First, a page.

|Location||Sheen Road, Richmond, London TW9 1AU, England|
|Built for||George Broadbridge|
|Architectural style(s)||Streamline Moderne|
|Official name||1–211 Lichfield Court and 1–17 Lichfield Terrace|
|Designated||27 January 2004|
Lichfield Court, in Richmond, London, consists of two Grade II listed purpose-built blocks of flats. Designed by Bertram Carter and built in fine Streamline Moderne style, it was completed in 1935.
Lichfield Court is built on the site of Lichfield House, named when the London residence of the Bishop of Lichfield. Wealthy sugar factor Henry Lascelles (1690–1753) bought the house and died there by suicide. Novelist Mary Elizabeth Braddon (1837–1915), lived there from before 1874 until her death. The house was described in 1907 as a "grand old red brick building with a beautiful formal garden". Sir Henry George Norris was the final resident. The house and grounds were acquired in 1933 by George Broadbridge and redeveloped into the present two blocks of flats.
The company estate office and porters' office are situated in the main lobby of the major block. The buildings are surrounded by estate grounds which are a mix of gardens and unallocated parking, the major block having a decorative inner courtyard garden and pond. Initially intended for the rental market, the flats conformed to six different types ranging from studio flats with no alcove, to studio flats with one alcove or two alcoves, and one to three-bedroom flats, some with balconies.
Bertram Carter's building goes beyond the merely functional brief to create a dramatic courtyard environment with white bands of the galleries stepping forward to envelop the staircase towers. This highly stylised effect is truly unique and takes the building from being a quite standard apartment block of the era to a truly exciting new level. The courtyard walkways with their sculptural uniformity let the building transcend from the moderne to the modern. In this they are reminiscent of Wells Coates' Embassy Court in Brighton dating from 1934 to 1935 with its 'radical white bands of balconies and stair parapets' (see Pevsner: Sussex, p.74). This idea of the external walkway as access for high-rise buildings became very popular in post-war developments, and Litchfield Court can therefore be seen as an early forerunner of this design development.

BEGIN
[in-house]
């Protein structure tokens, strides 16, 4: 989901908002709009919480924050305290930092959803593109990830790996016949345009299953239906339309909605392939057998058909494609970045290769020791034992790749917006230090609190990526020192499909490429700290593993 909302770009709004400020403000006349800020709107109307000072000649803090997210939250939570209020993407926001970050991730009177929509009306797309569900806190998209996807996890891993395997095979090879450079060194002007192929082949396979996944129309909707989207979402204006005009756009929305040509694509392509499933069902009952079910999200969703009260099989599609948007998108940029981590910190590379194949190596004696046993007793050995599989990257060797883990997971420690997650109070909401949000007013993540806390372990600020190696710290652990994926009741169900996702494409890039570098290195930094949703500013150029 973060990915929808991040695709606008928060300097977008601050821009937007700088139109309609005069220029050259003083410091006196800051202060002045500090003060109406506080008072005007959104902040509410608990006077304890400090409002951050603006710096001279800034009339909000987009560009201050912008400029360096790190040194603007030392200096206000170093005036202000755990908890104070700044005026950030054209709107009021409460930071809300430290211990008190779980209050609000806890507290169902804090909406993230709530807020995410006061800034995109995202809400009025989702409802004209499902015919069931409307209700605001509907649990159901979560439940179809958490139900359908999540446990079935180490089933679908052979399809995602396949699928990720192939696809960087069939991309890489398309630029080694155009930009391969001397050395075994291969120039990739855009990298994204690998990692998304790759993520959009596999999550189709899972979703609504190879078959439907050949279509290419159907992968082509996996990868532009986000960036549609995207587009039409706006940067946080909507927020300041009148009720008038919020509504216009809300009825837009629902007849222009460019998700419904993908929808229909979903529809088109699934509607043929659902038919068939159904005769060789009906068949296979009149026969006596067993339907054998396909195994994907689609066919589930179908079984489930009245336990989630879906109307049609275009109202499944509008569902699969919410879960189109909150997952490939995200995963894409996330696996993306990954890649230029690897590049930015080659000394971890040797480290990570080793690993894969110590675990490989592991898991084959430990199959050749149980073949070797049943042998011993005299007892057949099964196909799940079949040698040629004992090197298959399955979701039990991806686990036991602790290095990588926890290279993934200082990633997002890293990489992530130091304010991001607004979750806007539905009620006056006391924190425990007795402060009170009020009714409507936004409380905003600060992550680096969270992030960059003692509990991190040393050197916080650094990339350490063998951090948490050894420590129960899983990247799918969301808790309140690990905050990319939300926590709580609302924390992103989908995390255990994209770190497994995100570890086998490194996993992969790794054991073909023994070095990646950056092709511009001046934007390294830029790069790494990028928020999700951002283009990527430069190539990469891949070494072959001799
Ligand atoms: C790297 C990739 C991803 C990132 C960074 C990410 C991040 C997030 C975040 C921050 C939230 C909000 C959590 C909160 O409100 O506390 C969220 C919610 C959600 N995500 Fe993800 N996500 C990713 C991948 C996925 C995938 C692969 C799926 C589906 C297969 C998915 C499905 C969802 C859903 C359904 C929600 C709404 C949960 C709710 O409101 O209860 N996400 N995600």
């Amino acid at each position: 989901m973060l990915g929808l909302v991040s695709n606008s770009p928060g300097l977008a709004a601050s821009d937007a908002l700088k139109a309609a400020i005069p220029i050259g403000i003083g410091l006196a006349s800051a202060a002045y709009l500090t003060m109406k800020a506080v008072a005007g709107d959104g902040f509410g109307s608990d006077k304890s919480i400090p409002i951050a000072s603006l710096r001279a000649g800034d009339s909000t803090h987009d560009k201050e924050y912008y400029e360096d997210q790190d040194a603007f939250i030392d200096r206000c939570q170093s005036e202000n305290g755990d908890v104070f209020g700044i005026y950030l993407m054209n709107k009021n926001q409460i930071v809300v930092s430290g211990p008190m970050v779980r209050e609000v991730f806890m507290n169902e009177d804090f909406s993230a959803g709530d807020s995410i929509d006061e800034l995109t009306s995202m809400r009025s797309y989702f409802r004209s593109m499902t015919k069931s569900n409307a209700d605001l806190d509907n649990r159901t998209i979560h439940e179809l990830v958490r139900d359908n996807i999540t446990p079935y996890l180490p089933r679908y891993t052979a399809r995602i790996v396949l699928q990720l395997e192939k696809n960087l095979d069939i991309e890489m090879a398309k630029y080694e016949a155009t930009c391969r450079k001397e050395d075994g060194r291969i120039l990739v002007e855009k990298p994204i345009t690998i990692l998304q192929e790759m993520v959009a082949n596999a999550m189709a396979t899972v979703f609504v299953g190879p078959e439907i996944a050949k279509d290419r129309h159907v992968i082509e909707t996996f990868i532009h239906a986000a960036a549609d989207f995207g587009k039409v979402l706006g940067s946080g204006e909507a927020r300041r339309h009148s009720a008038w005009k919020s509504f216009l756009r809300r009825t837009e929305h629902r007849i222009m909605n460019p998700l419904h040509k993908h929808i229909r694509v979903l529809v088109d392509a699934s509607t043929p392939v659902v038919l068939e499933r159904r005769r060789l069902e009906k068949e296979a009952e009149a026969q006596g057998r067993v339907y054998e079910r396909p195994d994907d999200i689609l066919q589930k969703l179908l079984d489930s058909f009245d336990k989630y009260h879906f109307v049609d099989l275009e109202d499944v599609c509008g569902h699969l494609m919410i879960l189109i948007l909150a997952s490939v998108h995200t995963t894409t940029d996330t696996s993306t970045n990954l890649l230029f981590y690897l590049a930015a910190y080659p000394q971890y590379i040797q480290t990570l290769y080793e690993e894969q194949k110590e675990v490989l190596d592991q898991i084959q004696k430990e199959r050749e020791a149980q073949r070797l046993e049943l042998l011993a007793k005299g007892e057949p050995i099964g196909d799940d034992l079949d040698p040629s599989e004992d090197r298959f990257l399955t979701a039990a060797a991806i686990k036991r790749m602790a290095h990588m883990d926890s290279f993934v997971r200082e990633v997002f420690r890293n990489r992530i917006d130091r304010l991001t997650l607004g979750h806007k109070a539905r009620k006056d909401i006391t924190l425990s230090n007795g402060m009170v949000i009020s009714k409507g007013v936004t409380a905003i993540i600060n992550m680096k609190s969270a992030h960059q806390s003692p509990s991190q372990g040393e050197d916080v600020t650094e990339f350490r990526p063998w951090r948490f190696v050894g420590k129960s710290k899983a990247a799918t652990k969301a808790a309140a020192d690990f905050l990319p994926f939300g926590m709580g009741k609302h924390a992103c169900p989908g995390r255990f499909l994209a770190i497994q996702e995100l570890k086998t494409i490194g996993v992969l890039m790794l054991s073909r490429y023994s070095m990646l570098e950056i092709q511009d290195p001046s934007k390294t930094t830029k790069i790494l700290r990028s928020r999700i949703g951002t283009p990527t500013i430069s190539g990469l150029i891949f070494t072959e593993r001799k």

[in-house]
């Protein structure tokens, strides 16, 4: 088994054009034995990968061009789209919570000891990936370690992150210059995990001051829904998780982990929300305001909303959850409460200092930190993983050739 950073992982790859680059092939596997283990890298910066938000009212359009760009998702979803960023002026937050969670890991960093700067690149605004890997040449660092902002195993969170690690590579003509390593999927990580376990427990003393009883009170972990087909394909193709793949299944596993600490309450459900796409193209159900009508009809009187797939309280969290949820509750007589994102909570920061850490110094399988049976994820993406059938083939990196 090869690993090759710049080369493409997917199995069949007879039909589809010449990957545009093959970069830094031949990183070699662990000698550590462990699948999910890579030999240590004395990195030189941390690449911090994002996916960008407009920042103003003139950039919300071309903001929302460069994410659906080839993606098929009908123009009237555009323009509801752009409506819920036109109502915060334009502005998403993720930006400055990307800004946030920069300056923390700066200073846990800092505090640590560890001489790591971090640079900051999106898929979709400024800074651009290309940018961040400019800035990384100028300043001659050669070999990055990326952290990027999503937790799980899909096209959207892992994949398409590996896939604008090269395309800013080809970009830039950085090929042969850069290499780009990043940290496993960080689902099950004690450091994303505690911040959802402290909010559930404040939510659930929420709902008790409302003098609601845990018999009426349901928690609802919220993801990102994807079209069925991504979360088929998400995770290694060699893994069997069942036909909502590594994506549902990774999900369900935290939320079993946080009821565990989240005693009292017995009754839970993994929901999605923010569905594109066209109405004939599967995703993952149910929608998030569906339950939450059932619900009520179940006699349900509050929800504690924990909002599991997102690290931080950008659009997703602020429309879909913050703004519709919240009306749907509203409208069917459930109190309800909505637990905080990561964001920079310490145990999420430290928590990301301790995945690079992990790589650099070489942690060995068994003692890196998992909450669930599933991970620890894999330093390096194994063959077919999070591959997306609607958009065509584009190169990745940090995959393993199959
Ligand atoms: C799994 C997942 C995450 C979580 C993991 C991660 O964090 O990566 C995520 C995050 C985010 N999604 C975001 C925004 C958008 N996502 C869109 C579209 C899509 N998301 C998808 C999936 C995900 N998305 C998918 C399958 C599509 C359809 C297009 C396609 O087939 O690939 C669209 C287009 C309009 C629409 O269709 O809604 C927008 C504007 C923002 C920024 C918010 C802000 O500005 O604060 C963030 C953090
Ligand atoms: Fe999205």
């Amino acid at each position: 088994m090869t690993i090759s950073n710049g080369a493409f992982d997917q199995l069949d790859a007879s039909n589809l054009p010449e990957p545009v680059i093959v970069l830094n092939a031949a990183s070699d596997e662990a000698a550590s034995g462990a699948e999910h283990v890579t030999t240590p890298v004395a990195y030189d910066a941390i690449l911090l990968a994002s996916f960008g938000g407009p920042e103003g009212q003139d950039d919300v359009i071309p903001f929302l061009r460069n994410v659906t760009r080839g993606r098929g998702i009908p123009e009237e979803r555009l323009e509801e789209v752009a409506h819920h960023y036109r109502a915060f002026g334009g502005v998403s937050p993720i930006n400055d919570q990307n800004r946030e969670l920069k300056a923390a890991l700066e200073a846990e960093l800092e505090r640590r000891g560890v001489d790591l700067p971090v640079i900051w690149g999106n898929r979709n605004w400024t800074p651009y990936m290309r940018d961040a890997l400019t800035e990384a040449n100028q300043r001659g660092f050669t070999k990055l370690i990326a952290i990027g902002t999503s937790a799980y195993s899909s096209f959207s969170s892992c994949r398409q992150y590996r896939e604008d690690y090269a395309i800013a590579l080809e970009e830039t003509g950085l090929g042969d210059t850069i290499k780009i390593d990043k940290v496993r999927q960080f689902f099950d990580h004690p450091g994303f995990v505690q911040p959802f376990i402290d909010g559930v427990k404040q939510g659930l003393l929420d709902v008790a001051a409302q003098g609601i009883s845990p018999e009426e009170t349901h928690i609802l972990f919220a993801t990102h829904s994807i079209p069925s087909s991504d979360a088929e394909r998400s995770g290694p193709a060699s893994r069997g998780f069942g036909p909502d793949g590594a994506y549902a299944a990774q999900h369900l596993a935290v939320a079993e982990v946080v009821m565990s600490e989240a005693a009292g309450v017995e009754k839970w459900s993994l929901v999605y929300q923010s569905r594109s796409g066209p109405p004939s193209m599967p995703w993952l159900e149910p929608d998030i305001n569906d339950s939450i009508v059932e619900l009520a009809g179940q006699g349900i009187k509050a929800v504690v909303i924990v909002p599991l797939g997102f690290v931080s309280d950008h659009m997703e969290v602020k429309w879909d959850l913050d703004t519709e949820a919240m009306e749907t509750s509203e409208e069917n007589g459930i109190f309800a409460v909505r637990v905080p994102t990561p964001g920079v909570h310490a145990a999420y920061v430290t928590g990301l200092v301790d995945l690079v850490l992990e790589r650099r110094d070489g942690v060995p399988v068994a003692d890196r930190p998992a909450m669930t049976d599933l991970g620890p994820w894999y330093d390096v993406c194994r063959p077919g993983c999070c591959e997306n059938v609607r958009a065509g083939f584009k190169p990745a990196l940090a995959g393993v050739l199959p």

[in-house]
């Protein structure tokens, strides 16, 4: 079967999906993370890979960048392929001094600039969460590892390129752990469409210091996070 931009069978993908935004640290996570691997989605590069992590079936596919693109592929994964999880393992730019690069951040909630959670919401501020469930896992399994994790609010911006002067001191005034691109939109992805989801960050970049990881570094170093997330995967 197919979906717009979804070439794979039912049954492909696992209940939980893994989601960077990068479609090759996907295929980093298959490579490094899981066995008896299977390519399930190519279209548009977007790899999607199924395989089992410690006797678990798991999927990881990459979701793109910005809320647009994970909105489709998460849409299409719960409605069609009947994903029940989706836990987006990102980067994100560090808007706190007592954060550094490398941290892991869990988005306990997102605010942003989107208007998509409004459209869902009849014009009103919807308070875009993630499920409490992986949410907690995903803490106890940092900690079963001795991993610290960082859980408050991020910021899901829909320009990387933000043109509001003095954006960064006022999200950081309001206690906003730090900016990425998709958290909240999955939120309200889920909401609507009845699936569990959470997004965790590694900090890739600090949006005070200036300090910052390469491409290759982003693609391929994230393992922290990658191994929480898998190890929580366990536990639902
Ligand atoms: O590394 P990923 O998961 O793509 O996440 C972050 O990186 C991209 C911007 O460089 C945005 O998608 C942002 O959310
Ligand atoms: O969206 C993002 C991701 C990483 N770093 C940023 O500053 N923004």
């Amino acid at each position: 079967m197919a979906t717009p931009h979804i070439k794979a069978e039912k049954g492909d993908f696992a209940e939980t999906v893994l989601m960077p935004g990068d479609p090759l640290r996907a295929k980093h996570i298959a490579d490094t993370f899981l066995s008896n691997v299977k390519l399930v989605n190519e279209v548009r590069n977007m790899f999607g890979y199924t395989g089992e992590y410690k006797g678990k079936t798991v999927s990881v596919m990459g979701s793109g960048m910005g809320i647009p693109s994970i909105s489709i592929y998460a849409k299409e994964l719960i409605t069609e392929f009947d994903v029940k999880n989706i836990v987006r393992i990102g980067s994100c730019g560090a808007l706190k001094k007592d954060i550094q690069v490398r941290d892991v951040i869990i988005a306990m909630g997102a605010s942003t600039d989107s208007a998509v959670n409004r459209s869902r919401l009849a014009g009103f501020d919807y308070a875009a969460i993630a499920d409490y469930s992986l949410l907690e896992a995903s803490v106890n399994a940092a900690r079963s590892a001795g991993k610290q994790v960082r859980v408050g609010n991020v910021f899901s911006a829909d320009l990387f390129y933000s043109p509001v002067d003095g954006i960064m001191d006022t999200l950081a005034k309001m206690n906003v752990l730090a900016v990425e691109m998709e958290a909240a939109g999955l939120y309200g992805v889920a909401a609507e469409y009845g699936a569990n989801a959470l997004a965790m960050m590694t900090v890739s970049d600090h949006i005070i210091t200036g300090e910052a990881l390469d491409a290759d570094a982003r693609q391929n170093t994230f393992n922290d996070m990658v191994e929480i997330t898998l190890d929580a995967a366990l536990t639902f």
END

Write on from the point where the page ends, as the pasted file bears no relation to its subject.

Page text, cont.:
Notes and references
- Historic England (27 January 2004). "1–211 Lichfield Court and 1–17 Lichfield Terrace (1390787)". National Heritage List for England. Retrieved 4 September 2020.
- Malden, H. E., ed. (1911). Parishes: Richmond (anciently Sheen). London: British History Online. pp. 533–546. Retrieved 13 October 2016.
Lichfield House in Sheen Road, so called after the bishop who once resided there, is now occupied by Mrs. Maxwell (Miss Braddon) and her son Mr. W. B. Maxwell
- "[Lichfield House, Richmond upon Thames.] Nine indentures, deeds, and other property documents, including one signed by novelist Mary Elizabeth Braddon and her son, another by her husband William Babbington Maxwell, and one by Sir Henry George Norris". Richard Ford. Retrieved 13 October 2016.
- "Mary Elizabeth Braddon (1837–1915)". Local History Notes. London Borough of Richmond upon Thames. 9 January 2015. Retrieved 17 September 2020.
- D'Anvers, N (1907). The royal manor of Richmond with Petersham, Ham and Kew. London: G. Bell. p. 81. Retrieved 13 October 2016.
- "Litchfield Court, Sheen Road, Richmond, Surrey; Bertram Carter, 1935, Grade II". Listings reports. Twentieth Century Society. Spring 2004. Retrieved 13 September 2013.
- "One Two Buckle My Shoe". On location with Poirot!. TV Locations U.K. Retrieved 28 February 2014.